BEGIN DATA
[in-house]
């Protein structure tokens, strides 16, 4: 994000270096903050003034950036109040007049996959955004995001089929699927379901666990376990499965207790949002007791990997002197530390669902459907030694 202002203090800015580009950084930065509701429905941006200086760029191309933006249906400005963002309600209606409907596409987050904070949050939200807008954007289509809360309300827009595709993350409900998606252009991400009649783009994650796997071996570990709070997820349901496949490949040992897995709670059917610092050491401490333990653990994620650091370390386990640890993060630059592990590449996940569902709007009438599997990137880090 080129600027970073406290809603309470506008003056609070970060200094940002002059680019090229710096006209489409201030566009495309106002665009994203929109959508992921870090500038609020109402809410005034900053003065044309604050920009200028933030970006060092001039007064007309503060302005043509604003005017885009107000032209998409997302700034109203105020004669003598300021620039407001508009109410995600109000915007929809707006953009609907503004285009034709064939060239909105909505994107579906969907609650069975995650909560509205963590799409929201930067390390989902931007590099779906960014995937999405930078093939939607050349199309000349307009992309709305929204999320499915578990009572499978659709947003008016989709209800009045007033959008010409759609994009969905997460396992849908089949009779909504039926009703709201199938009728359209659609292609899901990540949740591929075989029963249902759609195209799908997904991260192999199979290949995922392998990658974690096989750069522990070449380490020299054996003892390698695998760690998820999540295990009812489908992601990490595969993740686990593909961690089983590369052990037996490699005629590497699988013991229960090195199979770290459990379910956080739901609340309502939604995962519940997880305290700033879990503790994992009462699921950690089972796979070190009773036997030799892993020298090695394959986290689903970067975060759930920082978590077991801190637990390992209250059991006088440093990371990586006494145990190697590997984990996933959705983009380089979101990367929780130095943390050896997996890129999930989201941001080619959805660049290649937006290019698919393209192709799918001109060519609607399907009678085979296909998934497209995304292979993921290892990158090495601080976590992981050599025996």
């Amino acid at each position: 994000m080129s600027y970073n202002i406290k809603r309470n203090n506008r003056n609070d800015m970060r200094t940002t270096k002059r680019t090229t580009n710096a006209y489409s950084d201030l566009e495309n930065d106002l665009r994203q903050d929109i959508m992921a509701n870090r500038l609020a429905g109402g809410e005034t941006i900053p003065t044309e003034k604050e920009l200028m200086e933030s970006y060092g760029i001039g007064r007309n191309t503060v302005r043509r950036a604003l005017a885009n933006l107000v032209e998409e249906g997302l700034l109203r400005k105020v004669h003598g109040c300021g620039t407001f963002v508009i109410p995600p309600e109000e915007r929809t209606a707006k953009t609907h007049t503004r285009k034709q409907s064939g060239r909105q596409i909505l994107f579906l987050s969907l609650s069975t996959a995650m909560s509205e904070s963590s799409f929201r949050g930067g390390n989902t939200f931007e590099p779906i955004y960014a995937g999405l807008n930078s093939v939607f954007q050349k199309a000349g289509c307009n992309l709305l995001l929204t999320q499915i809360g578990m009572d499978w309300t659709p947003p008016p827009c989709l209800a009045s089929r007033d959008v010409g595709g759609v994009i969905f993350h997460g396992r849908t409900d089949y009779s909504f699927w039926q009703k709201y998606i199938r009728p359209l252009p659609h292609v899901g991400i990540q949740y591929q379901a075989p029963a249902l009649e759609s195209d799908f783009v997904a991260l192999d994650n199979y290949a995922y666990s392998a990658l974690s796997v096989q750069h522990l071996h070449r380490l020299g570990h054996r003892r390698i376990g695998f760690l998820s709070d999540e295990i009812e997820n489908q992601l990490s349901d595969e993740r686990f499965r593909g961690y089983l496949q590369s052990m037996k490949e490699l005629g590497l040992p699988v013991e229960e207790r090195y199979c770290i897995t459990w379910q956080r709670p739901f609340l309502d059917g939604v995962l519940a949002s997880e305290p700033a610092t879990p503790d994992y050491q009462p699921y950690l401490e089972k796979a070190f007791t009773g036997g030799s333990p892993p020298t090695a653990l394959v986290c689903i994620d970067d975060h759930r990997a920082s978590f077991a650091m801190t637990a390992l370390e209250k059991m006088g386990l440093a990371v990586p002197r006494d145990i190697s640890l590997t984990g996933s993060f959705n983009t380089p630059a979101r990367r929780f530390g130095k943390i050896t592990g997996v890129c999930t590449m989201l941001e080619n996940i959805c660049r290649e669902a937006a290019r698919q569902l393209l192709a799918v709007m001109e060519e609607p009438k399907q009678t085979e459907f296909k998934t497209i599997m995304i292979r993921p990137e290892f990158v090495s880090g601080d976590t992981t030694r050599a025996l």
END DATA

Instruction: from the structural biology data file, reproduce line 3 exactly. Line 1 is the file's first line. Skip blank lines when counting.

């Amino acid at each position: 994000m080129s600027y970073n202002i406290k809603r309470n203090n506008r003056n609070d800015m970060r200094t940002t270096k002059r680019t090229t580009n710096a006209y489409s950084d201030l566009e495309n930065d106002l665009r994203q903050d929109i959508m992921a509701n870090r500038l609020a429905g109402g809410e005034t941006i900053p003065t044309e003034k604050e920009l200028m200086e933030s970006y060092g760029i001039g007064r007309n191309t503060v302005r043509r950036a604003l005017a885009n933006l107000v032209e998409e249906g997302l700034l109203r400005k105020v004669h003598g109040c300021g620039t407001f963002v508009i109410p995600p309600e109000e915007r929809t209606a707006k953009t609907h007049t503004r285009k034709q409907s064939g060239r909105q596409i909505l994107f579906l987050s969907l609650s069975t996959a995650m909560s509205e904070s963590s799409f929201r949050g930067g390390n989902t939200f931007e590099p779906i955004y960014a995937g999405l807008n930078s093939v939607f954007q050349k199309a000349g289509c307009n992309l709305l995001l929204t999320q499915i809360g578990m009572d499978w309300t659709p947003p008016p827009c989709l209800a009045s089929r007033d959008v010409g595709g759609v994009i969905f993350h997460g396992r849908t409900d089949y009779s909504f699927w039926q009703k709201y998606i199938r009728p359209l252009p659609h292609v899901g991400i990540q949740y591929q379901a075989p029963a249902l009649e759609s195209d799908f783009v997904a991260l192999d994650n199979y290949a995922y666990s392998a990658l974690s796997v096989q750069h522990l071996h070449r380490l020299g570990h054996r003892r390698i376990g695998f760690l998820s709070d999540e295990i009812e997820n489908q992601l990490s349901d595969e993740r686990f499965r593909g961690y089983l496949q590369s052990m037996k490949e490699l005629g590497l040992p699988v013991e229960e207790r090195y199979c770290i897995t459990w379910q956080r709670p739901f609340l309502d059917g939604v995962l519940a949002s997880e305290p700033a610092t879990p503790d994992y050491q009462p699921y950690l401490e089972k796979a070190f007791t009773g036997g030799s333990p892993p020298t090695a653990l394959v986290c689903i994620d970067d975060h759930r990997a920082s978590f077991a650091m801190t637990a390992l370390e209250k059991m006088g386990l440093a990371v990586p002197r006494d145990i190697s640890l590997t984990g996933s993060f959705n983009t380089p630059a979101r990367r929780f530390g130095k943390i050896t592990g997996v890129c999930t590449m989201l941001e080619n996940i959805c660049r290649e669902a937006a290019r698919q569902l393209l192709a799918v709007m001109e060519e609607p009438k399907q009678t085979e459907f296909k998934t497209i599997m995304i292979r993921p990137e290892f990158v090495s880090g601080d976590t992981t030694r050599a025996l």